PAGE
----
jarodea on October 13, 2009 at 5:09 PM

Dagnabbit, I always hit comment threads hours after they died.

jarodea on October 13, 2009 at 5:10 PM

It’s time to start gearing up for impeachment. Obama and his crew are by far the most corrupt this nation has ever seen.

gary4205 on October 13, 2009 at 1:56 PM

Based on cases in English law that happened as our founding fathers were debating what language to use in the impeachment clause, I believe gross dereliction of duty in connection with the economy/fall of the dollar would be grounds for impeachment under the impied meaning of “high crimes and misdemeanors”.

But I don’t think anything will happen until the dollar falls more. I read in Bloomberg something like a $1.25 figure against the Euro is expected. This would be another 25 cent (+/-) drop from current figures, right?

I am in agreement with those that believe this is a deliberate undermining of the United States economy. Everything this administration wants to do is based on economic/social/environmental justice and redistribution of wealth.

Greyledge Gal on October 13, 2009 at 5:18 PM

My IRA with Euro-Pacific Capital has gone up over 10% in two months. Of that, most is due to the weakening dollar.

Get out of the dollar now.

And when Sarah announces, gradually get back into it.

She is the ‘Strong Dollar Girl’.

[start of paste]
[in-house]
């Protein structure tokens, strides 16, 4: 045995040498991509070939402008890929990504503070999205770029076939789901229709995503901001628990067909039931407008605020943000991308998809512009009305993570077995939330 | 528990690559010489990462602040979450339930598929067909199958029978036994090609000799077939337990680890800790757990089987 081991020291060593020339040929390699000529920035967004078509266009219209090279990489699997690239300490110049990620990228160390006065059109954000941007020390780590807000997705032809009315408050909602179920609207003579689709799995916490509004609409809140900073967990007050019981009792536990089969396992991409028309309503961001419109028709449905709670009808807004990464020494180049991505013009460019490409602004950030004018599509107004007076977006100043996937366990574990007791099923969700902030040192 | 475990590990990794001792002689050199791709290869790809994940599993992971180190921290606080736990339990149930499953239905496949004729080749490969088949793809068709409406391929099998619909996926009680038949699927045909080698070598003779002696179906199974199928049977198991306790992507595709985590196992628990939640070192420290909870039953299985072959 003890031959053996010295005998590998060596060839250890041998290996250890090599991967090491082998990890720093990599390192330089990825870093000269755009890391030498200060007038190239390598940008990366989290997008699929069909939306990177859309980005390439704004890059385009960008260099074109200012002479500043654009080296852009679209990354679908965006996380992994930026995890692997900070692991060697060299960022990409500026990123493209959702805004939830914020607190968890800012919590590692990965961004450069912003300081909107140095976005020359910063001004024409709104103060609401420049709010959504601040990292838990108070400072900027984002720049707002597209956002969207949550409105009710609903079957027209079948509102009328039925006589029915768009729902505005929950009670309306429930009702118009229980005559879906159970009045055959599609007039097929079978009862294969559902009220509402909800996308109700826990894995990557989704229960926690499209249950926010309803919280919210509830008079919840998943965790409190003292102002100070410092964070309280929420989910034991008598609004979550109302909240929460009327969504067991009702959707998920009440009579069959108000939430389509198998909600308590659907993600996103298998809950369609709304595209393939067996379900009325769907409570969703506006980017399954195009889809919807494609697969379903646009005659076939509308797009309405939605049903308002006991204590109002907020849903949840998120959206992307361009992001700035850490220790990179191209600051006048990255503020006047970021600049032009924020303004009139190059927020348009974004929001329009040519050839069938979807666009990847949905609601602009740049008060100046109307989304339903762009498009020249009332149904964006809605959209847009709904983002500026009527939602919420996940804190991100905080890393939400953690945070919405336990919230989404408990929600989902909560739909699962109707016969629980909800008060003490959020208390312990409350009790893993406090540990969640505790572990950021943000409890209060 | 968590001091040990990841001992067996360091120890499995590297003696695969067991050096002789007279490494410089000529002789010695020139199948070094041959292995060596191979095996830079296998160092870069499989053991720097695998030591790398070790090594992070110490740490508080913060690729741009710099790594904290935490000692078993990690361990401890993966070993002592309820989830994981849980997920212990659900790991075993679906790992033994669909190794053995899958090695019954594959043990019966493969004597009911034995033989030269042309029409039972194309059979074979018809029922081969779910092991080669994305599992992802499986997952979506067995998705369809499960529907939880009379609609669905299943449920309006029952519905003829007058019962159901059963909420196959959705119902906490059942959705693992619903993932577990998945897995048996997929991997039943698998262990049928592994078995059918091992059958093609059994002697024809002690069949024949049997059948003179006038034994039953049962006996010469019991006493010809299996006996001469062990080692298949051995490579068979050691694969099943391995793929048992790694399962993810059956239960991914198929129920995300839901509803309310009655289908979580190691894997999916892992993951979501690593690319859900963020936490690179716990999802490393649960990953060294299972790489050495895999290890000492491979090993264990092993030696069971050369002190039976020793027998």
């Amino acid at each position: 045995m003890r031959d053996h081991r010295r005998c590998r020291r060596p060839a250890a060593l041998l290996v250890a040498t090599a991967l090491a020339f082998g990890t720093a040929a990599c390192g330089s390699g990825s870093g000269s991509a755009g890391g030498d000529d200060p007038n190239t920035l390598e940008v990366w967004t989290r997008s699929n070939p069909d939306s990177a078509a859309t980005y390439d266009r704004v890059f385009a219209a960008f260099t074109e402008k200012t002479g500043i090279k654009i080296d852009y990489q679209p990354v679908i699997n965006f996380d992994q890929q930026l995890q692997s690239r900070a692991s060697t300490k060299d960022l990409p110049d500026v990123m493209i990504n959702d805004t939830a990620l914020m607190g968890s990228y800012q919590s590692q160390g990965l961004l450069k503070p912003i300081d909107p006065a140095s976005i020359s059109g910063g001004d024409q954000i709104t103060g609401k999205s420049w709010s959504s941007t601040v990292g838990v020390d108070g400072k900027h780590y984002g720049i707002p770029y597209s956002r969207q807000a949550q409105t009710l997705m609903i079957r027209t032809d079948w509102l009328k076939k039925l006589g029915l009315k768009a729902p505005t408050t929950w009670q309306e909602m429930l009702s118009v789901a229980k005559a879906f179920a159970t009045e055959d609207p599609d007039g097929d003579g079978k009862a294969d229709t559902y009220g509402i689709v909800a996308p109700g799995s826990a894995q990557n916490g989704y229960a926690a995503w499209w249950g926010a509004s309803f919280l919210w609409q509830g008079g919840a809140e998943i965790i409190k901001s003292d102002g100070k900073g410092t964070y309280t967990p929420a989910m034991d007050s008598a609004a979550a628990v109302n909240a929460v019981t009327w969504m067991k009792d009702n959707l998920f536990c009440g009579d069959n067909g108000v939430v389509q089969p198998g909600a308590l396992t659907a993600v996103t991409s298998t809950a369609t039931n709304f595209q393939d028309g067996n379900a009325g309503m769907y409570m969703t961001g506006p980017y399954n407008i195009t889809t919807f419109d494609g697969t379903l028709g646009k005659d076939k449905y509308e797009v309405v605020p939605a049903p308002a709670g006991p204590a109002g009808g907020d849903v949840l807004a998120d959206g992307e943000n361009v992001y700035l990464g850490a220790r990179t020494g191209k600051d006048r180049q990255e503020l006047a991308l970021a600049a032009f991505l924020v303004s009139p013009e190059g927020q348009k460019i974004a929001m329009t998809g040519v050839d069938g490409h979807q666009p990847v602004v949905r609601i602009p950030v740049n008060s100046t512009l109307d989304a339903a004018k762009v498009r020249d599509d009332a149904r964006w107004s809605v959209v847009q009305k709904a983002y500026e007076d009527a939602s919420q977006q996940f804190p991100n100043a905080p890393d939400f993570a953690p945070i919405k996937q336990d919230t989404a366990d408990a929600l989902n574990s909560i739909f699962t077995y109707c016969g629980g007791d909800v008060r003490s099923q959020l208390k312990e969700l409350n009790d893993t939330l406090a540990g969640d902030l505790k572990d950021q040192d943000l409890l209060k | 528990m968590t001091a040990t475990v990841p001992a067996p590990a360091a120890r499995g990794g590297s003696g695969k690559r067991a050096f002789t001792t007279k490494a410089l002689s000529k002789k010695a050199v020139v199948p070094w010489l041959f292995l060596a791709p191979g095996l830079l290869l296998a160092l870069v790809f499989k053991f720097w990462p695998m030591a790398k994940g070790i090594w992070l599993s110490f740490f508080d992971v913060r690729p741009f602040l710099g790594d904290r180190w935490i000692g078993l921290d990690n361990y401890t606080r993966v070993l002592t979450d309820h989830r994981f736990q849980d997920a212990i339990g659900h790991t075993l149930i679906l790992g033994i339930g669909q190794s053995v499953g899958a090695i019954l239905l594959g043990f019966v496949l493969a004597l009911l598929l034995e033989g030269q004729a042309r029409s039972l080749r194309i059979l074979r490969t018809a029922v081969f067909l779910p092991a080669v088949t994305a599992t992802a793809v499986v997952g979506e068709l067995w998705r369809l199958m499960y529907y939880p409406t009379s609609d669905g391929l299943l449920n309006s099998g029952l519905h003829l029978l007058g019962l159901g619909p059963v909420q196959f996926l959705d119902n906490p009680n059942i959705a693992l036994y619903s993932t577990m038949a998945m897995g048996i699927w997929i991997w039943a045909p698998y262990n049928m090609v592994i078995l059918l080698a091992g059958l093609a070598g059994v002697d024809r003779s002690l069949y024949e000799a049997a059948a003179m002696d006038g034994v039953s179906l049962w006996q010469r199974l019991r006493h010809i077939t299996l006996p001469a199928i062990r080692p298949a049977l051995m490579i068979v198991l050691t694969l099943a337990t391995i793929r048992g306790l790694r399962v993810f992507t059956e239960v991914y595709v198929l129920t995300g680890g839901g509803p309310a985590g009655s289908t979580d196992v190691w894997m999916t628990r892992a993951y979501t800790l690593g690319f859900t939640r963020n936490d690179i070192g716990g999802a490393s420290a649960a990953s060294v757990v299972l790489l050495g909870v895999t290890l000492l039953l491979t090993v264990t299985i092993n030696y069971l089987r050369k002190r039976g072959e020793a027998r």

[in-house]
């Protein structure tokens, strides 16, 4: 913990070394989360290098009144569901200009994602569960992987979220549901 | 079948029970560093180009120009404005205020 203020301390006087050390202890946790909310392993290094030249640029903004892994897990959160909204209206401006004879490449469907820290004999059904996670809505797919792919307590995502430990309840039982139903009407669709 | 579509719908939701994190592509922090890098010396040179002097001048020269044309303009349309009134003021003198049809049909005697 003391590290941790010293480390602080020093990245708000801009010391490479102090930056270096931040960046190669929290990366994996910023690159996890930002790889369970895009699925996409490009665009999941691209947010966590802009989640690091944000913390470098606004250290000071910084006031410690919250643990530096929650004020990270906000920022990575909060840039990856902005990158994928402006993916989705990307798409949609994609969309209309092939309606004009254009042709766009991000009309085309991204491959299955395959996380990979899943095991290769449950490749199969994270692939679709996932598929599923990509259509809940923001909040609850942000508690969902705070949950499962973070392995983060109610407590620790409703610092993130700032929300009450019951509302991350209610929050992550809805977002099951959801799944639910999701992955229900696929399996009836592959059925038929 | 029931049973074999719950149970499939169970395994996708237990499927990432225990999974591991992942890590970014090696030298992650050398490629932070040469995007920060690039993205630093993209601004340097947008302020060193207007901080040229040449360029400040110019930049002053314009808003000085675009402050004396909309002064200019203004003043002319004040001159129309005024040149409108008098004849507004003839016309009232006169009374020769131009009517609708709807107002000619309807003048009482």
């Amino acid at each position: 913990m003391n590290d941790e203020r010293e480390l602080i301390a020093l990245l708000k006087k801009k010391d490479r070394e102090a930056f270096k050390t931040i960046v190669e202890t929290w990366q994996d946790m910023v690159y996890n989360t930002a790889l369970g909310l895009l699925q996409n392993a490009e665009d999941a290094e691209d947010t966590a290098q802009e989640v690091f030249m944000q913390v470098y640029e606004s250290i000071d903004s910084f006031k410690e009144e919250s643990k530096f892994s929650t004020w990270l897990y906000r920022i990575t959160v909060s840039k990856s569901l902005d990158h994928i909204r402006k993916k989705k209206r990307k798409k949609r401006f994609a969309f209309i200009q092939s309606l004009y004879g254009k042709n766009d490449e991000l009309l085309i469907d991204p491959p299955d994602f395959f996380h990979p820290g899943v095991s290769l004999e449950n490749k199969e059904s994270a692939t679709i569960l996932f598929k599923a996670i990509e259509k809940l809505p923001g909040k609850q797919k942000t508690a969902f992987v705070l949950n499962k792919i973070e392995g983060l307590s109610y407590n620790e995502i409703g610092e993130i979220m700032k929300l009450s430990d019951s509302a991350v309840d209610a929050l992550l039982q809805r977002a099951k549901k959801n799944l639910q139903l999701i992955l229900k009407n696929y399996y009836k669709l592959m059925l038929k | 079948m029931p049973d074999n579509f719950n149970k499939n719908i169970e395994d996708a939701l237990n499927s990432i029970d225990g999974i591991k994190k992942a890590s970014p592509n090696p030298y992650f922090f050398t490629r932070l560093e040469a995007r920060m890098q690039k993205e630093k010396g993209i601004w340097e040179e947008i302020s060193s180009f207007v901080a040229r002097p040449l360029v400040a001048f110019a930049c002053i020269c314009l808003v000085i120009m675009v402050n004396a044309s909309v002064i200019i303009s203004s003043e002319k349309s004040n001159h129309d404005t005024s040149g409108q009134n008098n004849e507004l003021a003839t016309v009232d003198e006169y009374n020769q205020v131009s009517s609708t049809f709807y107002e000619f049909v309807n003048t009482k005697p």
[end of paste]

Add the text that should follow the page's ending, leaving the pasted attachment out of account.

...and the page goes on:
Sapwolf on October 13, 2009 at 5:29 PM

Instead of finding new ways for the federal government to spend money, Congress and the President should be finding new ways to curtail it and demonstrate that we intend to end our irresponsible spending and massive government overreach into the private sector. In that sense, we can blame Obama for losing the opportunity to stop the dollar crisis before it reaches a tipping point.

You got that right…and if the dollar collapses, which I believe it will (and that is EXACTLY what Obama is trying to do) it will make the money we have worthless. In other words, he has found another way to spread the wealth by making most poor.

njpat on October 13, 2009 at 10:17 PM

http://www.veteranoutrage.com

I TOLD YOU
They would BETRAY US
DESTROY US
DESTROY THE ECONOMY
DESTROY THE DOLLAR
DESTROY OUR FREEDOMS

I told you morons not to vote for any of these CREEPS
ohh but you didnt listen did you ….

Now your liberal ass is in a sling..
Hey at least i held my nose and voted for mccain palin..
Honestly i was hoping mccain would then drop out leaving us with at least one good candidate..

veteranoutrage on October 13, 2009 at 10:28 PM

People are starting to tell me I was right.

Too late, jackasses.

Merovign on October 13, 2009 at 11:29 PM